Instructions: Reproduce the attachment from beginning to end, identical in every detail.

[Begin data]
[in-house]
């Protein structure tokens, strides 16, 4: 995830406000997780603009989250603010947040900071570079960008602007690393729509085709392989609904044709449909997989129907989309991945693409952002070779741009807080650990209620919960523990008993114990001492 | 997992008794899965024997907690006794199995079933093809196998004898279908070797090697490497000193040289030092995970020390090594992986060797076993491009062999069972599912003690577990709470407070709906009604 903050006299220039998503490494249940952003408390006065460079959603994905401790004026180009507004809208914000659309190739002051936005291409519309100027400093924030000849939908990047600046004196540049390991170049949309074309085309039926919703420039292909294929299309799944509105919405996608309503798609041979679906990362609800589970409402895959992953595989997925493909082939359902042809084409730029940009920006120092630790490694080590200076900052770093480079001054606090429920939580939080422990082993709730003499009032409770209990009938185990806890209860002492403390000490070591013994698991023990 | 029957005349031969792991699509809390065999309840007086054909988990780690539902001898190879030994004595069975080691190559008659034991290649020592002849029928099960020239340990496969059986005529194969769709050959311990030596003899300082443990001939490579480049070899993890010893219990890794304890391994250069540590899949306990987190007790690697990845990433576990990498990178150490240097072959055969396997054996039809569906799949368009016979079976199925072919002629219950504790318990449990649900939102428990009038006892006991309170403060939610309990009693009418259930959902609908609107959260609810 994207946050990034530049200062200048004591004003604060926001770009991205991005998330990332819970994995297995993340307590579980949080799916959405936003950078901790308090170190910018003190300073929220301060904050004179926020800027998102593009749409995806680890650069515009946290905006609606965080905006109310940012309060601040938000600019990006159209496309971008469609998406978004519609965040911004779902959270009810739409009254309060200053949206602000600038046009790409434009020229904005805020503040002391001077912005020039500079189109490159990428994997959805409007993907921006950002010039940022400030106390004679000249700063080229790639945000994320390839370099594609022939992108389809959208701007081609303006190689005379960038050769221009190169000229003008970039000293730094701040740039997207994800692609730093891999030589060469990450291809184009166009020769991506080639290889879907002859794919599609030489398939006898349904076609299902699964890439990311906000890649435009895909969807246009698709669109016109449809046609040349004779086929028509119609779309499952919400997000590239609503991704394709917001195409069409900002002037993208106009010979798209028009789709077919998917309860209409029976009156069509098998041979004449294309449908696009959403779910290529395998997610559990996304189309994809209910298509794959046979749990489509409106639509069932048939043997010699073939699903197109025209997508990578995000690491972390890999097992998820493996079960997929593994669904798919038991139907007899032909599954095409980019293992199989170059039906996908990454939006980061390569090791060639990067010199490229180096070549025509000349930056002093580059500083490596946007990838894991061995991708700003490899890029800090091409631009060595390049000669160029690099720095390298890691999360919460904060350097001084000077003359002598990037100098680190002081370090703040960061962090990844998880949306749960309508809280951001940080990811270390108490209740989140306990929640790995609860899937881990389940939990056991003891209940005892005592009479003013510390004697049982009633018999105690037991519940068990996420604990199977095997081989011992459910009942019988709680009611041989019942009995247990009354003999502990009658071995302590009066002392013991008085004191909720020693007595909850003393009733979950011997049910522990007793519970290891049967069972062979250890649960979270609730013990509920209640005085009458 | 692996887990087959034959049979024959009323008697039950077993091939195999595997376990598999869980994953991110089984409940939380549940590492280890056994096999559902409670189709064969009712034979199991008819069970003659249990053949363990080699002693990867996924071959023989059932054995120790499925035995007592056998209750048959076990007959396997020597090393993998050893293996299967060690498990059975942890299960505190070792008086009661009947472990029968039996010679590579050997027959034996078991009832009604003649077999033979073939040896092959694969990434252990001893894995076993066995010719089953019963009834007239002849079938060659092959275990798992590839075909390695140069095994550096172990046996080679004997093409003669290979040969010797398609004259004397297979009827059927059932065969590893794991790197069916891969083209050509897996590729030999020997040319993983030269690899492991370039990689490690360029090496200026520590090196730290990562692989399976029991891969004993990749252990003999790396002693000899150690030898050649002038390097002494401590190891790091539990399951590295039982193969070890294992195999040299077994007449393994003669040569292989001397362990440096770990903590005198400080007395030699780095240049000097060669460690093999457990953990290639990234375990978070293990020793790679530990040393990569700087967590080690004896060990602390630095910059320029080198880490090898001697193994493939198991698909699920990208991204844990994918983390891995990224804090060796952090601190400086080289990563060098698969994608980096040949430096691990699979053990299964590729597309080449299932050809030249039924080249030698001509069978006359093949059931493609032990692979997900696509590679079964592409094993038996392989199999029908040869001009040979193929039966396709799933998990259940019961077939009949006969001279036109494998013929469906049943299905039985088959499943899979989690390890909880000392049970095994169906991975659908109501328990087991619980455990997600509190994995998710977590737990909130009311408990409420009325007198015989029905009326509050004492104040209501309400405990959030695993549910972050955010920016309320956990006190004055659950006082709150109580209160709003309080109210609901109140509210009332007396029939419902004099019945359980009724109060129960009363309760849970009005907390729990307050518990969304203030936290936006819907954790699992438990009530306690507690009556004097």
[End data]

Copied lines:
[in-house]
């Protein structure tokens, strides 16, 4: 995830406000997780603009989250603010947040900071570079960008602007690393729509085709392989609904044709449909997989129907989309991945693409952002070779741009807080650990209620919960523990008993114990001492 | 997992008794899965024997907690006794199995079933093809196998004898279908070797090697490497000193040289030092995970020390090594992986060797076993491009062999069972599912003690577990709470407070709906009604 903050006299220039998503490494249940952003408390006065460079959603994905401790004026180009507004809208914000659309190739002051936005291409519309100027400093924030000849939908990047600046004196540049390991170049949309074309085309039926919703420039292909294929299309799944509105919405996608309503798609041979679906990362609800589970409402895959992953595989997925493909082939359902042809084409730029940009920006120092630790490694080590200076900052770093480079001054606090429920939580939080422990082993709730003499009032409770209990009938185990806890209860002492403390000490070591013994698991023990 | 029957005349031969792991699509809390065999309840007086054909988990780690539902001898190879030994004595069975080691190559008659034991290649020592002849029928099960020239340990496969059986005529194969769709050959311990030596003899300082443990001939490579480049070899993890010893219990890794304890391994250069540590899949306990987190007790690697990845990433576990990498990178150490240097072959055969396997054996039809569906799949368009016979079976199925072919002629219950504790318990449990649900939102428990009038006892006991309170403060939610309990009693009418259930959902609908609107959260609810 994207946050990034530049200062200048004591004003604060926001770009991205991005998330990332819970994995297995993340307590579980949080799916959405936003950078901790308090170190910018003190300073929220301060904050004179926020800027998102593009749409995806680890650069515009946290905006609606965080905006109310940012309060601040938000600019990006159209496309971008469609998406978004519609965040911004779902959270009810739409009254309060200053949206602000600038046009790409434009020229904005805020503040002391001077912005020039500079189109490159990428994997959805409007993907921006950002010039940022400030106390004679000249700063080229790639945000994320390839370099594609022939992108389809959208701007081609303006190689005379960038050769221009190169000229003008970039000293730094701040740039997207994800692609730093891999030589060469990450291809184009166009020769991506080639290889879907002859794919599609030489398939006898349904076609299902699964890439990311906000890649435009895909969807246009698709669109016109449809046609040349004779086929028509119609779309499952919400997000590239609503991704394709917001195409069409900002002037993208106009010979798209028009789709077919998917309860209409029976009156069509098998041979004449294309449908696009959403779910290529395998997610559990996304189309994809209910298509794959046979749990489509409106639509069932048939043997010699073939699903197109025209997508990578995000690491972390890999097992998820493996079960997929593994669904798919038991139907007899032909599954095409980019293992199989170059039906996908990454939006980061390569090791060639990067010199490229180096070549025509000349930056002093580059500083490596946007990838894991061995991708700003490899890029800090091409631009060595390049000669160029690099720095390298890691999360919460904060350097001084000077003359002598990037100098680190002081370090703040960061962090990844998880949306749960309508809280951001940080990811270390108490209740989140306990929640790995609860899937881990389940939990056991003891209940005892005592009479003013510390004697049982009633018999105690037991519940068990996420604990199977095997081989011992459910009942019988709680009611041989019942009995247990009354003999502990009658071995302590009066002392013991008085004191909720020693007595909850003393009733979950011997049910522990007793519970290891049967069972062979250890649960979270609730013990509920209640005085009458 | 692996887990087959034959049979024959009323008697039950077993091939195999595997376990598999869980994953991110089984409940939380549940590492280890056994096999559902409670189709064969009712034979199991008819069970003659249990053949363990080699002693990867996924071959023989059932054995120790499925035995007592056998209750048959076990007959396997020597090393993998050893293996299967060690498990059975942890299960505190070792008086009661009947472990029968039996010679590579050997027959034996078991009832009604003649077999033979073939040896092959694969990434252990001893894995076993066995010719089953019963009834007239002849079938060659092959275990798992590839075909390695140069095994550096172990046996080679004997093409003669290979040969010797398609004259004397297979009827059927059932065969590893794991790197069916891969083209050509897996590729030999020997040319993983030269690899492991370039990689490690360029090496200026520590090196730290990562692989399976029991891969004993990749252990003999790396002693000899150690030898050649002038390097002494401590190891790091539990399951590295039982193969070890294992195999040299077994007449393994003669040569292989001397362990440096770990903590005198400080007395030699780095240049000097060669460690093999457990953990290639990234375990978070293990020793790679530990040393990569700087967590080690004896060990602390630095910059320029080198880490090898001697193994493939198991698909699920990208991204844990994918983390891995990224804090060796952090601190400086080289990563060098698969994608980096040949430096691990699979053990299964590729597309080449299932050809030249039924080249030698001509069978006359093949059931493609032990692979997900696509590679079964592409094993038996392989199999029908040869001009040979193929039966396709799933998990259940019961077939009949006969001279036109494998013929469906049943299905039985088959499943899979989690390890909880000392049970095994169906991975659908109501328990087991619980455990997600509190994995998710977590737990909130009311408990409420009325007198015989029905009326509050004492104040209501309400405990959030695993549910972050955010920016309320956990006190004055659950006082709150109580209160709003309080109210609901109140509210009332007396029939419902004099019945359980009724109060129960009363309760849970009005907390729990307050518990969304203030936290936006819907954790699992438990009530306690507690009556004097």